The list of potentially dangerous garden and houseplants is extremely long. Any plant not normally used for food is potentially toxic, so the best rule to follow to avoid problems is to not keep poisonous houseplants and to correct your cat whenever you find him or her chewing on any plant or floral arrangement. You can make houseplants somewhat more undesirable by spraying them with a dilute solution of perfume, hot pepper sauce, or citrus oil. Cats who have proper diets, plenty of attention and activity, and who are offered their own patch of catnip or fresh grass rarely chew other plants. Although some plants have only certain poisonous parts, consider all parts, including the roots, tubers, and bulbs, dangerous until proven otherwise. Many plants considered poisonous have only local irritant properties, so a reasonable strategy to follow if there is no veterinary care available when a pet is found chewing on a plant is to rinse the mouth carefully with a stream of water. If there is evidence that some of the plant has actually been consumed, induce vomiting and follow with activated charcoal. When local veterinary care is unavailable, a call to the regional or veterinary poison control center may also yield advice.
Poinsettia (Euphorbia pulcherrima); Philodendron species; dumbcane (Diffenbachia species); members of the rhododendron family including azaleas; and mushrooms are the potentially poisonous plants pets consume most often. Although once thought to be highly toxic, poinsettias are now regarded as plants that are mainly gastrointestinal irritants. Most pets who chew on poinsettias develop no signs. A few begin to drool or vomit and have diarrhea. Similarly, a minimal exposure to philodendron or dumbcane may cause local irritation followed by drooling or vomiting.
However, moderate exposure can result in swelling of the lips, tongue, and throat, which may produce laryngitis, tongue paralysis (rarely), and difficulty breathing (rarely). In rare cases, ingestion of philodendron or diffenbachia has resulted in later death from kidney failure.
Members of the Rhododendron genus and wild-growing outdoor mushrooms have great potential to cause death in any pet that eats them. As there are no specific antidotes for the toxins they can contain, a veterinarian’s emergency aid is needed for animals poisoned by these plants.
TYPICAL POISONOUS PLANTS
Araceae family—dumbcane (Diffenbachia spp.), Philodendron spp., ceriman (Monstera spp.), elephant’s ear (Alocasia antiquorum), calla lily, caladium, skunk cabbage, wild calla or water arum, malanga (Xanthosoma spp.)
Algae—blue-green algae bloom contaminates pond water in hot weather (Microcystic aeruqinosa, Anabaena flos-aquae, Aphanizomenon flos-aquae) *Azalea (Rhododendron spp.) Black locust (Robinia spp.) Bleeding Heart (Dicentra spp.)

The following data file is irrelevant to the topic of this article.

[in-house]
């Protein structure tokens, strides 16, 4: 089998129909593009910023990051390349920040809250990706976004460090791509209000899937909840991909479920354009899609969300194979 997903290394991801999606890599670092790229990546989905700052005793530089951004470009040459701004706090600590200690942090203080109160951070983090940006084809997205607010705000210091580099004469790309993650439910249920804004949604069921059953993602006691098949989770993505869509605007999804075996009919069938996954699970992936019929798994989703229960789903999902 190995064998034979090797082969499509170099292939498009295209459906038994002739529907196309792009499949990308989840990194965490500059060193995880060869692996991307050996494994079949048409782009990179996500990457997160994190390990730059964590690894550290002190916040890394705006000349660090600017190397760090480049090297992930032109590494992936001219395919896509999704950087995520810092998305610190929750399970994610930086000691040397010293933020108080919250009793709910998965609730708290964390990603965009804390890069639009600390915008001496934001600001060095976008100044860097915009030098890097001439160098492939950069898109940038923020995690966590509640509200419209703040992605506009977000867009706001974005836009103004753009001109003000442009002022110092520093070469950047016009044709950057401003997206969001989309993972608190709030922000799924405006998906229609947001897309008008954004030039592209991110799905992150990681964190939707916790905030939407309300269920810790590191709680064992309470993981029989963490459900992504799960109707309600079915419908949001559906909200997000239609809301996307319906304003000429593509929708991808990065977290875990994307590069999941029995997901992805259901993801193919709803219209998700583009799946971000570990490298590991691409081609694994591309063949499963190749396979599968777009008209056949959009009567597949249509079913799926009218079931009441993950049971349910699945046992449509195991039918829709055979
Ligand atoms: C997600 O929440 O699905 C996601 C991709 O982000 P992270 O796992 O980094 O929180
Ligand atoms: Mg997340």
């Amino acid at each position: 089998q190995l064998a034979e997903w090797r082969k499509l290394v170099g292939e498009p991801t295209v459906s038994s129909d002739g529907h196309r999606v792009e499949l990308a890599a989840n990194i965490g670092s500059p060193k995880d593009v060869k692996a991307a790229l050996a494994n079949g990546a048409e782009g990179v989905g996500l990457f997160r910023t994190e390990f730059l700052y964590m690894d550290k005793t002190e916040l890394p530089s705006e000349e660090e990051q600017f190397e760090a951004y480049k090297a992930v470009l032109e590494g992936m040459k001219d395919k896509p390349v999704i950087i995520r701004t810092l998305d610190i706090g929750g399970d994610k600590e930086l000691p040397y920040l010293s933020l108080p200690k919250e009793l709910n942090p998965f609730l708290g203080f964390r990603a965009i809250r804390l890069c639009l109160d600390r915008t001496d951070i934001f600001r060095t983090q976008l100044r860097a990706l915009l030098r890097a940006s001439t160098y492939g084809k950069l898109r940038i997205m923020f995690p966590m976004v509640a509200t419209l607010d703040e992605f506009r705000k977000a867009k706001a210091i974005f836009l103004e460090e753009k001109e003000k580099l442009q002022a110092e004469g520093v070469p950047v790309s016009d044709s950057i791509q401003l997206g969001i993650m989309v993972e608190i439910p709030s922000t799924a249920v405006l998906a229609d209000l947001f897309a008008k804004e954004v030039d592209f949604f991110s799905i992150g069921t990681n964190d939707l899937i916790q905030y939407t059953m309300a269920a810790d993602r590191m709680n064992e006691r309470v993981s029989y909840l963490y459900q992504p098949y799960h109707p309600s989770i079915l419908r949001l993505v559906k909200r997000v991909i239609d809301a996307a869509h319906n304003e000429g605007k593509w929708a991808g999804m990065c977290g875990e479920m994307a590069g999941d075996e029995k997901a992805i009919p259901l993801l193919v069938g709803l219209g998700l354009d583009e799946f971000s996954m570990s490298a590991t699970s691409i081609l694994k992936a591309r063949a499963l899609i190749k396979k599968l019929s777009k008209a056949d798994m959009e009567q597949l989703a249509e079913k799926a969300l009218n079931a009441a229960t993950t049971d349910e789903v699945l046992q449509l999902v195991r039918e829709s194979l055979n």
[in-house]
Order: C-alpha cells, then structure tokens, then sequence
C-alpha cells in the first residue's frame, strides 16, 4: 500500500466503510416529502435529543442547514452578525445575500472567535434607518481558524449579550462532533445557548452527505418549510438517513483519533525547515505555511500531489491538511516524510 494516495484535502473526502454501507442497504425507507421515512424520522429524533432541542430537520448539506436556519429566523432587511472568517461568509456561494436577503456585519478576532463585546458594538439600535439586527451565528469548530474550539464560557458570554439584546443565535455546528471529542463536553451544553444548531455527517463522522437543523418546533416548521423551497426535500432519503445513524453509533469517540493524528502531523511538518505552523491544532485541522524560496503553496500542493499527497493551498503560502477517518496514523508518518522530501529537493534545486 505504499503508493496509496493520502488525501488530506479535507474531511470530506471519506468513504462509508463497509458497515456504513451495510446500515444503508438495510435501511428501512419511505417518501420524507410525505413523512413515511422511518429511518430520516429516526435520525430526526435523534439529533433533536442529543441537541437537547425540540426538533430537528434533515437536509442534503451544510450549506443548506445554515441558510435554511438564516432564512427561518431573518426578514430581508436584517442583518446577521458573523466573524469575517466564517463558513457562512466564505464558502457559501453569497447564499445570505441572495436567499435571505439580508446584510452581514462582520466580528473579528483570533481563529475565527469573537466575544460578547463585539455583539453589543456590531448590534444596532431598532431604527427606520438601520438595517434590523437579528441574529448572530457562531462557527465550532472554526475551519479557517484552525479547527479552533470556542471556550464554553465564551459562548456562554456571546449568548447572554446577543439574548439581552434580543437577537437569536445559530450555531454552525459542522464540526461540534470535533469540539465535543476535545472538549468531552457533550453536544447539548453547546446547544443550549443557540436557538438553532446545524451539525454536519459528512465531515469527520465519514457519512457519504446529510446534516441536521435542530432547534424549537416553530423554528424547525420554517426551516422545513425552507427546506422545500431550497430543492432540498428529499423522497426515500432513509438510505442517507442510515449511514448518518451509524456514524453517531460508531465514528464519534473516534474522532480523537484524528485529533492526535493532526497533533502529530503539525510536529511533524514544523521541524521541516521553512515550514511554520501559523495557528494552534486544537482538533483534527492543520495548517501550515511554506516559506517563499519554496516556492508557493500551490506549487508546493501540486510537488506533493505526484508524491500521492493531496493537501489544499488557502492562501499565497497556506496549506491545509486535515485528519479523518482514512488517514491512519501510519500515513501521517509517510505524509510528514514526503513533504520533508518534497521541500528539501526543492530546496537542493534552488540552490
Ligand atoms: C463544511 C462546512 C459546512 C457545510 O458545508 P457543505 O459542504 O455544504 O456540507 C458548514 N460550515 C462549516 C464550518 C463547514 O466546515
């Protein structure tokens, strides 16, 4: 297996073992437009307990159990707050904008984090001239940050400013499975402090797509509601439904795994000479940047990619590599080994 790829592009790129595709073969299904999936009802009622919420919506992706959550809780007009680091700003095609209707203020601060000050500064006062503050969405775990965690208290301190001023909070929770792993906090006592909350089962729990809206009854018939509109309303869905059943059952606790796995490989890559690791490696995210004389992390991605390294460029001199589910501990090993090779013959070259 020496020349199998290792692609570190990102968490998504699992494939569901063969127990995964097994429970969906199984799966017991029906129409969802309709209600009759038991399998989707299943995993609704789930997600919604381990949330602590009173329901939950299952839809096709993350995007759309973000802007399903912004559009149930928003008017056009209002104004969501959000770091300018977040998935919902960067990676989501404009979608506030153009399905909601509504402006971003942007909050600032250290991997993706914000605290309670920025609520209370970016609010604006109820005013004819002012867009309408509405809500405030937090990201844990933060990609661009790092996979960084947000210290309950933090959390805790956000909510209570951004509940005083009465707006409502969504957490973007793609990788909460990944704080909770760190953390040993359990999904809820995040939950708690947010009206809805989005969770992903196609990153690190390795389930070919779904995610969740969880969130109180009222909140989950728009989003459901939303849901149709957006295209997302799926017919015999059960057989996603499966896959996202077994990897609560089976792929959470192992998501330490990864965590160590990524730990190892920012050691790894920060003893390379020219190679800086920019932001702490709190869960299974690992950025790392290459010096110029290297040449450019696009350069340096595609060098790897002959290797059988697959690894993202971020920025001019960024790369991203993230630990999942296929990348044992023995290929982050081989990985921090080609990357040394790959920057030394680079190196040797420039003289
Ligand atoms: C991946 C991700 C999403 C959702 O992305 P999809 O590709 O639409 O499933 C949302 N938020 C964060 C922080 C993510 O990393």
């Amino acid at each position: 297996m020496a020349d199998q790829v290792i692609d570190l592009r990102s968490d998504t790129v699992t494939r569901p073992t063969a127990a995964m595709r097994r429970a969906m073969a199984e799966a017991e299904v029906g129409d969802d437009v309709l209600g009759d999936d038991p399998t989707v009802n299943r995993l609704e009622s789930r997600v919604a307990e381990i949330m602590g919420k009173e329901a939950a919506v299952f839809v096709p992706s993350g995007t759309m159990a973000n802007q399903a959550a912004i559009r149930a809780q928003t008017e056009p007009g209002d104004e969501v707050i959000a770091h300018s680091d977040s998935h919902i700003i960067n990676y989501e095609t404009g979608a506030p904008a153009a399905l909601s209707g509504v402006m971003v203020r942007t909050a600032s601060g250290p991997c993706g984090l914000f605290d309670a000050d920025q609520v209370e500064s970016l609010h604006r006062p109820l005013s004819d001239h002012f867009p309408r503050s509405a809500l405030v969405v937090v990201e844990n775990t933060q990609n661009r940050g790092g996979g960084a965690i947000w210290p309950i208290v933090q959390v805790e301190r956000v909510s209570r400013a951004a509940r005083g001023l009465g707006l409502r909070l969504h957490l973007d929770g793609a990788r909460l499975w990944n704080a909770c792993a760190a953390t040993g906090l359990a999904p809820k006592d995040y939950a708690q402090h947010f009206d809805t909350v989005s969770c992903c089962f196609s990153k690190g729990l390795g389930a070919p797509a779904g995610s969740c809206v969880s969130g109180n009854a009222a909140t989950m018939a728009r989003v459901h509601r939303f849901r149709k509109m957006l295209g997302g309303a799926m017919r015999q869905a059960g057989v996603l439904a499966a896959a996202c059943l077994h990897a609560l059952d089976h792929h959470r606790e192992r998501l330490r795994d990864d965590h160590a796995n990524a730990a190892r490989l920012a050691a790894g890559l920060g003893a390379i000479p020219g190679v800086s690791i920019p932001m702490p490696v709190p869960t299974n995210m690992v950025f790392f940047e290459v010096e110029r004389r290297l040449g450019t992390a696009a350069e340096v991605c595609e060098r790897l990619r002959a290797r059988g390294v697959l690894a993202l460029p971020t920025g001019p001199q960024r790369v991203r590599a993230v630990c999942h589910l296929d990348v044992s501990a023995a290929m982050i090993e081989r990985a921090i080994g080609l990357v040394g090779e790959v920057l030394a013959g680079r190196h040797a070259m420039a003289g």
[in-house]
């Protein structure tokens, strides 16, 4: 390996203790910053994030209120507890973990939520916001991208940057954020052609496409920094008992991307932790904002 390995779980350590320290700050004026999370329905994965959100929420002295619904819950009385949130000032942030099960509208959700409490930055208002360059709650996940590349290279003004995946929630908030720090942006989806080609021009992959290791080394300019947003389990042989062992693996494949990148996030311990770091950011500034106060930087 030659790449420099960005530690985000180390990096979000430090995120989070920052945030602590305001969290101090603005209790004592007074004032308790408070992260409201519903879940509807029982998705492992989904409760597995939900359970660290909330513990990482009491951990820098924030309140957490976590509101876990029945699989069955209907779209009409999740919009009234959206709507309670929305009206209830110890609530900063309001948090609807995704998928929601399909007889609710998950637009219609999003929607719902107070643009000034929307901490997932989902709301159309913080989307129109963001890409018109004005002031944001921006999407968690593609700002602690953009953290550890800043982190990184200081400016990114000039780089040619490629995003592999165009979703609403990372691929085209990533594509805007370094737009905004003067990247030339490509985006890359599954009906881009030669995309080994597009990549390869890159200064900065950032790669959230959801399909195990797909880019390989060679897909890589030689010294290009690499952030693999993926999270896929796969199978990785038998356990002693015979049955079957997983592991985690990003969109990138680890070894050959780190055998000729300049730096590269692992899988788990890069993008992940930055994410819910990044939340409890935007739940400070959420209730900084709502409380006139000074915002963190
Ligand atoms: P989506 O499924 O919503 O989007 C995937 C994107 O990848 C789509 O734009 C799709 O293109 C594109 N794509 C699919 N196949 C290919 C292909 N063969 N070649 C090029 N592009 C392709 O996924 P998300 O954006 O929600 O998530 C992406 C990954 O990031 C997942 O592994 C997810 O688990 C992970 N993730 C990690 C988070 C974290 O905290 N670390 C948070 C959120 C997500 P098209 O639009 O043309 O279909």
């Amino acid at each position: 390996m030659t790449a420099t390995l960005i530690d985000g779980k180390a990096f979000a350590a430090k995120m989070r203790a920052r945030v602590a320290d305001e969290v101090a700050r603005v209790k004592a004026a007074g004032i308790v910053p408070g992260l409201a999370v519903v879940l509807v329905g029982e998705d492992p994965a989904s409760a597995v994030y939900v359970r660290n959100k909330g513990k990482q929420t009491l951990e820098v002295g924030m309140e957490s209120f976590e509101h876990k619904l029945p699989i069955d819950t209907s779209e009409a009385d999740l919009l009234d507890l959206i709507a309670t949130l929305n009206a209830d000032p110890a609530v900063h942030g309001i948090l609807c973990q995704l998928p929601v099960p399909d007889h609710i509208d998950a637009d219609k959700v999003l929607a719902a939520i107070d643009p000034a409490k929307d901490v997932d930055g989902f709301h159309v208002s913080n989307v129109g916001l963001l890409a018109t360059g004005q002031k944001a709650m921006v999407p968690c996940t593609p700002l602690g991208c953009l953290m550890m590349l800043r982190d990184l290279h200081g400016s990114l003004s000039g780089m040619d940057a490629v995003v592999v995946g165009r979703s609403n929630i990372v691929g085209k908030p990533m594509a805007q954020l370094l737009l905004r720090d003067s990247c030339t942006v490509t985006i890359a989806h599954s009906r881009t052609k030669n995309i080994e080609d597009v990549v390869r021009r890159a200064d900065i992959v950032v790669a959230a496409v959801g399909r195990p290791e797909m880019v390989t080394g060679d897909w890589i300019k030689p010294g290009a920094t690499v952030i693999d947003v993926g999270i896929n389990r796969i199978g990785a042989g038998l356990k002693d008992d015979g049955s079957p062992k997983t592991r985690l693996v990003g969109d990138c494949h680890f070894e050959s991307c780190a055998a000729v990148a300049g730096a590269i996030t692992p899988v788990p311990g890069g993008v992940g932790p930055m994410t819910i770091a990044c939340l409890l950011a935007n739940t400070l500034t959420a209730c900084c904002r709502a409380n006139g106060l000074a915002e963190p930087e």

Bulbs—narcissus, daffodil, jonquil (Narcissus spp.); Amaryllis spp., naked lady amaryllis (Brunvigia, lris spp.); Easter lily (Lilium longiflorum); glory lily (Gloriosa spp.); autumn crocus (Colchicum spp.)
Buckeye (Aesculys spp.) Buttercups (Ranunculus spp.)
*Castor beans—castor oil plant, palma christi (Ricinus communis)
Chinaberry (Melia azedarach)
*Chokecherry (Prunus virginiana)
Daphne (Daphne spp.)
English ivy (Hedera helix, fruits especially)
*Foxglove (Digitalis spp.)
Golden chain (Laburnum)
Larkspur (Delphinium spp.)
Lily of the valley (Convallaria spp.)
Marijuana (Cannabis spp.)
Mistletoe (Phoradendron flavescens)
*Monkshood (Aconitum spp.)
*Mushrooms—Amanita, Gyromitra, Coprinus, Inocybe spp., Clitocybe spp.
Nettles—Urtica spp., Laportea spp., Cnidoscolus spp.
Nightshade family—Solanaceae spp. all contain toxic agents at some growth stage or in some plant part: Datura stramonium (thornapple, jimsonweed); Datura inoxia (tolguacha, trumpet vine, angel’s-trumpet); Datura arborea; Nicandra physalodes (apple-of- Peru); Solanum nigrum (black nightshade, common nightshade); Solanum dulcamara, Atropa belladonna, Pseudo capsicum (deadly nightshade, Jerusalem cherry, European bittersweet, climbing nightshade); tobacco, potato; and tomato leaves and stems
*Oleander—Nerium oleander; yellow oleander, yellow bestill tree (Thevitia peruviana) Poison hemlock (Conium maculatum) Pokeweed (Phytolacca) *Precatory beans (Arbus precatorius) Spurges—snow-on-the-mountain, crown of thorns, candelabra cactus, tinsel tree, poinsettia (Euphorbia spp.) Walnut hulls (Juglans regia, Juglans nigra) Water hemlock (Cictua maculata) *Yew (Taxus spp.)
* Extremely toxic; ingestion of very small amounts often results in death.
* For your own ease, it is best to weigh out the appropriate cat food portion on a food scale, then measure the portion’s volume. Then on a day- to-day basis the portion can be measured out by volume.